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The great-granddaughter of a Hollywood pioneer called out Dave Chappelle, and we got mail

Your turn: Readers respond to the Forward’s coverage of Chappelle’s SNL monologue

A rabbi lamented the ignorance of the roots of Western antisemitism, while another wondered whether it was time to let go of Jewish “victimhood.” Someone else called Dave Chappelle’s now infamous “Saturday Night Live” monologue “a resentful bit of business from someone capable of much better.” Another said, simply, “Dave is a schmuck.”

An open letter to Dave Chappelle from Sharon Rosen Leib, the great-granddaughter of a Hollywood pioneer, is the Forward’s most-read article of 2022 so far, with nearly 500,000 page views. The letter also produced scores of emailed responses from you, our readers.

In her letter, Rosen Leib took Chappelle to task for the “Saturday Night Live” monologue in which he said: “There are two words in the English language that you should never say together in sequence. And those words are ‘the’ and ‘Jews.’” Chappelle’s monologue was made in response to Kanye West’s tweet calling for “death con 3” to the “Jewish people” and Kyrie Irving’s tweet linking to a film that denies the Holocaust.

Here are excerpts from a few of your letters, edited for length and clarity.

Chappelle put the cards on the table

On so many levels it becomes hard to pin down a comedic turn filled with sarcasm and stereotypical tropes to make a point. I regularly text with six friends and we cannot agree whether Chappelle was being antisemitic or pointing out how stupid Kanye is for being antisemitic and outspoken about it.

But Chappelle put the cards on the table in such a way that points to why society needs to talk about it.  Your op-ed discussed the positive conversation about Jews literally building an industry. Not said was how, during that initial heyday, Jewish actors had to change their names.

—Steven Weiss

I love the balance of appreciation for his selfhood, artistry and brilliance. And, the ask not to use that for pain. Not because he doesn’t have the right, but because he can be better. And it would be nice if he would be.

—Rabbi Alexis Berk

Your article about Dave Chapelle’s SNL monologue for the Forward was thoughtful, forceful and right. From a performance standpoint, Chapelle wasn’t at all funny until he stopped talking about Ye, Irving and the Jews. The rest made me laugh aloud several times. His set was sneaky mean, a resentful bit of business from someone capable of much better. A good rule to follow? Don’t generalize about any group unless they stand together and act conjointly, and seek common labels.

—Paul Spirn

A friend of mine sent me your open letter to Dave Chapelle. I was in tears because you absolutely nailed all of his misguided reasons and the hurt. As an Afro-Puerto-Rican-Dominican-American who grew up in New York City among the Jewish community, I’ve always felt a great comfort in seeing resilience around me because my people also suffered slaughter and genocide.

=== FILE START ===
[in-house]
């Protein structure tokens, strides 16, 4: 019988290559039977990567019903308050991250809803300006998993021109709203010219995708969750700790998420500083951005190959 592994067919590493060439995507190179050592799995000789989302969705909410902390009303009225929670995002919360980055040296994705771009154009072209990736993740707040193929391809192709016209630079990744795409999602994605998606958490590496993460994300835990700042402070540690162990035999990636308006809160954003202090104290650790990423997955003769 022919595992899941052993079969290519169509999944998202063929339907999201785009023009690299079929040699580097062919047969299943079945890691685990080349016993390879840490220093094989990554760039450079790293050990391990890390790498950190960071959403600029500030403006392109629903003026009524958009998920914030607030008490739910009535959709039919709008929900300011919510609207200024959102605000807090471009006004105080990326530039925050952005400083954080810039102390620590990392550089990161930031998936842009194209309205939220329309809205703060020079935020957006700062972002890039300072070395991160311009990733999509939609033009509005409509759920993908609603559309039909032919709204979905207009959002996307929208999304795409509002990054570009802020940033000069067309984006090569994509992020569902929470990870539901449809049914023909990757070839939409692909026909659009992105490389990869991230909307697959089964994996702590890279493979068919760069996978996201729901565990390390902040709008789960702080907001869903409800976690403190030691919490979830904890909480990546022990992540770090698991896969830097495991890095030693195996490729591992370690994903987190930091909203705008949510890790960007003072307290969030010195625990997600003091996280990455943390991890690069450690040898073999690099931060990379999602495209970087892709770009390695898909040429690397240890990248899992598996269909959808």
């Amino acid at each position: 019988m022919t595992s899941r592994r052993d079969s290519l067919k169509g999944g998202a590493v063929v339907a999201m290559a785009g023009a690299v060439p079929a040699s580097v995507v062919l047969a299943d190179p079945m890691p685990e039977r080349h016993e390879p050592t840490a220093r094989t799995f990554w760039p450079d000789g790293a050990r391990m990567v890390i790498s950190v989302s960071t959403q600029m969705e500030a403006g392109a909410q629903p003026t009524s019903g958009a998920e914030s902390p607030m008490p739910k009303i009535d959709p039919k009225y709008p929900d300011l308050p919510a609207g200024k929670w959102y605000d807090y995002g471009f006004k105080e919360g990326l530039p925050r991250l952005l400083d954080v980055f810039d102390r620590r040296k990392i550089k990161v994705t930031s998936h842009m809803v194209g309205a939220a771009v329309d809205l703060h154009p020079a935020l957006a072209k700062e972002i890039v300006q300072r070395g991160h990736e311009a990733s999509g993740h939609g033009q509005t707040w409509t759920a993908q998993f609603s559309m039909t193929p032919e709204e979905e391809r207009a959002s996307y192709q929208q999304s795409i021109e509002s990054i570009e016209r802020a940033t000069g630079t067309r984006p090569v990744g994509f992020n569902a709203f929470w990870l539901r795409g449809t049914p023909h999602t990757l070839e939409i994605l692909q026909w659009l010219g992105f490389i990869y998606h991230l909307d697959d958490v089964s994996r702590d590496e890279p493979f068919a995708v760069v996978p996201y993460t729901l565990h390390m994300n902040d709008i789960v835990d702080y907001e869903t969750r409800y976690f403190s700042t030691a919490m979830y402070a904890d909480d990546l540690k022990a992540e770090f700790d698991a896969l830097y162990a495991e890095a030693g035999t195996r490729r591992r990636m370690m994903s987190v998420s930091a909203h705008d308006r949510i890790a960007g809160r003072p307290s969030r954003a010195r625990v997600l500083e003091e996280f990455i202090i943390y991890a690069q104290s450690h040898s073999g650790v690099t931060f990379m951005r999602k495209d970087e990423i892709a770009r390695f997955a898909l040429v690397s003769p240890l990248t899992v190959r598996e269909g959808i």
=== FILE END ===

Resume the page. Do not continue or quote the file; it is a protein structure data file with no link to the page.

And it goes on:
When I was in college, every weekend I would drive up to the United States Holocaust Memorial Museum. In one exhibit, you were presented with a pamphlet of identification cards of real Jews who lived in Europe during the Holocaust. As you went through the exhibit, you learned a little bit more about them and their experiences. The farther along you went in the exhibit, the more harsh and dire their lives became. But I forced myself to live in that pain and even then, I was watching it and not living it. At the end of the exhibit, you would find out whether or not the individuals you came to know survived. And for the entire year that I went, not one child, man or woman in my pamphlet ever made it.

Dave is a schmuck.

—Yasmine Morales Campbell

Why Chappelle ‘nailed it’

Frankly, I disagree with you. Actually, I think he nailed it. Yes, he was subversive in a sense, as he always is, and chose to weigh in on one of the topics that most people were anxious about him discussing. My issue is why his comments were micro-analyzed and the most negative interpretation offered.

—Sara Maltzman

Kanye West and Dave Chapelle have the same right to free speech you do.

Jewish history is what it is. What happened to Jews in WW2 was horrific, but it happened 80 years ago. Isn’t it time to let go of the victimhood? Other peoples have faced genocide, from the Armenians to the Cambodians. You don’t see them so up in arms. Get on with your lives. People in this country have the right to speak out on any subject. Except, it seems, when it comes to the Jews. Why is that? If somebody says something stupid that is their choice and their right. 

Now, if West and others cannot say what they think and are punished for it, then perhaps what they say is indeed true? Otherwise, why not ignore them. 

—Warren Bacon